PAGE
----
The promise of a right relationship with God is a free gift that comes by no other means than that of faith in the redemptive death and resurrection of Jesus Christ. It is given regardless of whether or not we live according to the law of Moses. It is given by him who brought this world into being and has the power to bring the dead back to life and who creates new things out of nothing. Here is the great eternal truth; God can do the impossible, even with the weakest and most sinful of all humanity. Here is not only the Gospel of grace but also the Gospel of total redemption for the most sinful of all humanity.
The law was given by God so that humanity might know and understand how sinful they were. But God offered a way back to him that did not depend on the law but rather on the grace that comes through the death and resurrection of Jesus. The law cannot be ignored or devalued, it simply means that by its presence, like King David, we acknowledge our sin and it is ever before us (Psalm 51:3). The reality is that it is impossible to profoundly appreciate grace until we have faced up to the enormity of our sin. If our sin is ever before us we will never lose the amazingness of grace.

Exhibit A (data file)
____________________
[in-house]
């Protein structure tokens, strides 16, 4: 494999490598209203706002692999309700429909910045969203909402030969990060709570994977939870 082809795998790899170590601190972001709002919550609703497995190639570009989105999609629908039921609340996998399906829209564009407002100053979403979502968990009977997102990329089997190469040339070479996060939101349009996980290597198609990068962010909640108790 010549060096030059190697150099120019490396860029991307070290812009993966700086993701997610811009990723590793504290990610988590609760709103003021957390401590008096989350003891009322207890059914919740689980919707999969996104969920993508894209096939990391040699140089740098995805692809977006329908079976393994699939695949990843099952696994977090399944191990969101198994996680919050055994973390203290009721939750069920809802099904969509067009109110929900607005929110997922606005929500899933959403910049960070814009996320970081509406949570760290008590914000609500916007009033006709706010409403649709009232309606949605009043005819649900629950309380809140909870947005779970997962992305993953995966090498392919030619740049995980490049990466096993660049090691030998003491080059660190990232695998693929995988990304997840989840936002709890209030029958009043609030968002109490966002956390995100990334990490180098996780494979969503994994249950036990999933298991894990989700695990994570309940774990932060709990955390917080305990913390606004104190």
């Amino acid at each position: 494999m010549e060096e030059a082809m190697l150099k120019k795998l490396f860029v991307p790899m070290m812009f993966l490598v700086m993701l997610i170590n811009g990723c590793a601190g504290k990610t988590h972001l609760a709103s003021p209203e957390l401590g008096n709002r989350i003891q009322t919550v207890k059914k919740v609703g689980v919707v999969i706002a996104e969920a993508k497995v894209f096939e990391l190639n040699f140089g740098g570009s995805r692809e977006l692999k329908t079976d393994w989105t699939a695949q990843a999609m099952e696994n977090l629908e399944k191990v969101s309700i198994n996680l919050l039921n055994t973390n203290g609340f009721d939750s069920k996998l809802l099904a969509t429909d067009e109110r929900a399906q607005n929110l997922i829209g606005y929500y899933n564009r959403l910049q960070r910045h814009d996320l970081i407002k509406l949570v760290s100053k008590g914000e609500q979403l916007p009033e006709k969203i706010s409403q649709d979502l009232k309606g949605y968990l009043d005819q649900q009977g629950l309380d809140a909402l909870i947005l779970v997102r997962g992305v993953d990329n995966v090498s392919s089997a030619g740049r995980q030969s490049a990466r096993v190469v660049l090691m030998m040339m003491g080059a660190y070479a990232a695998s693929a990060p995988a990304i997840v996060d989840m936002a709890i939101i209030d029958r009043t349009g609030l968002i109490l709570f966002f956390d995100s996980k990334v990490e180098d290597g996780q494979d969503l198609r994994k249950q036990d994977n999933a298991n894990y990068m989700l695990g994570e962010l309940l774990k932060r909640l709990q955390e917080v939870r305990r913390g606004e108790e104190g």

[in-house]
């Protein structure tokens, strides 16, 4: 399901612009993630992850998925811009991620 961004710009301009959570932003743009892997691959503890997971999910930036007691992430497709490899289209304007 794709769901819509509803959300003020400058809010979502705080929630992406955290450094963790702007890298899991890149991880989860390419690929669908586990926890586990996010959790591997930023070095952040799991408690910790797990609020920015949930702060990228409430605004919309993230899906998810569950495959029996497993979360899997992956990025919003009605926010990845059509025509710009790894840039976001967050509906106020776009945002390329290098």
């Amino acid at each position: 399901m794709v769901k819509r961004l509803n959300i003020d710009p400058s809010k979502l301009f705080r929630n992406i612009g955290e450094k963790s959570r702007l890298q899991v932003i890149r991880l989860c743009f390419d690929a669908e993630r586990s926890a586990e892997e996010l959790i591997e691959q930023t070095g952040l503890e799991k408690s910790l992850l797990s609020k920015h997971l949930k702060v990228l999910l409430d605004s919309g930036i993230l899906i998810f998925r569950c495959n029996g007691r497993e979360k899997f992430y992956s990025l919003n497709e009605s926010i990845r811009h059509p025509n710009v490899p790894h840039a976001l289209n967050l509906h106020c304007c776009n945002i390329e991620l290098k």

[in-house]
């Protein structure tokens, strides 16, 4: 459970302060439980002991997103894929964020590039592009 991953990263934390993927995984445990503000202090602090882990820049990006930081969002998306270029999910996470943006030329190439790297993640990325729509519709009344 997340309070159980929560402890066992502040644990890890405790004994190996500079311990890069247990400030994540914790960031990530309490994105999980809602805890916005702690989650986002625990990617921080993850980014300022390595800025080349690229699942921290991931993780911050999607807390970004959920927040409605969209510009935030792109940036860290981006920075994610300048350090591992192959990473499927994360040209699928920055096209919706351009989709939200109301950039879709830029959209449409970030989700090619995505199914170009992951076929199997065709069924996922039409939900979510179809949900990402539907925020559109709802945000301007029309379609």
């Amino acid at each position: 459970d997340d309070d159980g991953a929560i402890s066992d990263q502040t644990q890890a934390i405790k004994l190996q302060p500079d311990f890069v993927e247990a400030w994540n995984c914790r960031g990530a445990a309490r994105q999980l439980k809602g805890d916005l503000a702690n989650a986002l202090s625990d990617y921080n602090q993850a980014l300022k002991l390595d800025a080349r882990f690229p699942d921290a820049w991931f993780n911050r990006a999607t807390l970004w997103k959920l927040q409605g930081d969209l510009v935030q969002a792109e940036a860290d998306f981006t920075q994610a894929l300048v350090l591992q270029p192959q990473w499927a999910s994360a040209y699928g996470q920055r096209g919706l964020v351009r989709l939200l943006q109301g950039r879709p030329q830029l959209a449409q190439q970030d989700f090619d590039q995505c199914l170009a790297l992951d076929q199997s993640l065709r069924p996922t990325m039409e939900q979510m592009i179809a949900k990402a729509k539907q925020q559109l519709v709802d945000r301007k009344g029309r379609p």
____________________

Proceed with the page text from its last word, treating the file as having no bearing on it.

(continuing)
Is there a sense in which modern Christianity has, regardless of good intentions, projected itself in such an idealistic manner that many have just simply turned away from that which they see as an impossible lifestyle? I believe that in our pursuit of a life of holiness it may well be that we can reflect such idealism. That is not to say that the life of holiness be abandoned, far from it. However, it needs to be pursued in a practical, down-to-earth and comprehensible approach that can be easily understood and feasible.